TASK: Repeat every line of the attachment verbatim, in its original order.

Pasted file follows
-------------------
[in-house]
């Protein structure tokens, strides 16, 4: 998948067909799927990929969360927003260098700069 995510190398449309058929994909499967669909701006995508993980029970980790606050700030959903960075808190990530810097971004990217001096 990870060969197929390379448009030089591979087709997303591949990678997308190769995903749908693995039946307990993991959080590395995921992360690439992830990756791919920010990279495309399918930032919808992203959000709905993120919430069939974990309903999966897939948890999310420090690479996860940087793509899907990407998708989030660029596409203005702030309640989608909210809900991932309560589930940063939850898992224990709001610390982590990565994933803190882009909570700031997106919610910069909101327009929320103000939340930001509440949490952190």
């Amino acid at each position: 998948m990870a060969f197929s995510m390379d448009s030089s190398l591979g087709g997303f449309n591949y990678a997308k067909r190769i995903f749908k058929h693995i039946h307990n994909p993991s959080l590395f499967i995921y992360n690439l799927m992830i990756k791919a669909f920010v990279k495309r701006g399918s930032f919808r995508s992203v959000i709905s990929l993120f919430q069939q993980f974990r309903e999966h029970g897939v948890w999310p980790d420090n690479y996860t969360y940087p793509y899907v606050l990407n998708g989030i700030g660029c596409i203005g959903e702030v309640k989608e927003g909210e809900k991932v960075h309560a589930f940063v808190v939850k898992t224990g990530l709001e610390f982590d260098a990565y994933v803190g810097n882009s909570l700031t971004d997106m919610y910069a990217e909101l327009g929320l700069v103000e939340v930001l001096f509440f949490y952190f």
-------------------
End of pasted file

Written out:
[in-house]
């Protein structure tokens, strides 16, 4: 998948067909799927990929969360927003260098700069 995510190398449309058929994909499967669909701006995508993980029970980790606050700030959903960075808190990530810097971004990217001096 990870060969197929390379448009030089591979087709997303591949990678997308190769995903749908693995039946307990993991959080590395995921992360690439992830990756791919920010990279495309399918930032919808992203959000709905993120919430069939974990309903999966897939948890999310420090690479996860940087793509899907990407998708989030660029596409203005702030309640989608909210809900991932309560589930940063939850898992224990709001610390982590990565994933803190882009909570700031997106919610910069909101327009929320103000939340930001509440949490952190």
């Amino acid at each position: 998948m990870a060969f197929s995510m390379d448009s030089s190398l591979g087709g997303f449309n591949y990678a997308k067909r190769i995903f749908k058929h693995i039946h307990n994909p993991s959080l590395f499967i995921y992360n690439l799927m992830i990756k791919a669909f920010v990279k495309r701006g399918s930032f919808r995508s992203v959000i709905s990929l993120f919430q069939q993980f974990r309903e999966h029970g897939v948890w999310p980790d420090n690479y996860t969360y940087p793509y899907v606050l990407n998708g989030i700030g660029c596409i203005g959903e702030v309640k989608e927003g909210e809900k991932v960075h309560a589930f940063v808190v939850k898992t224990g990530l709001e610390f982590d260098a990565y994933v803190g810097n882009s909570l700031t971004d997106m919610y910069a990217e909101l327009g929320l700069v103000e939340v930001l001096f509440f949490y952190f």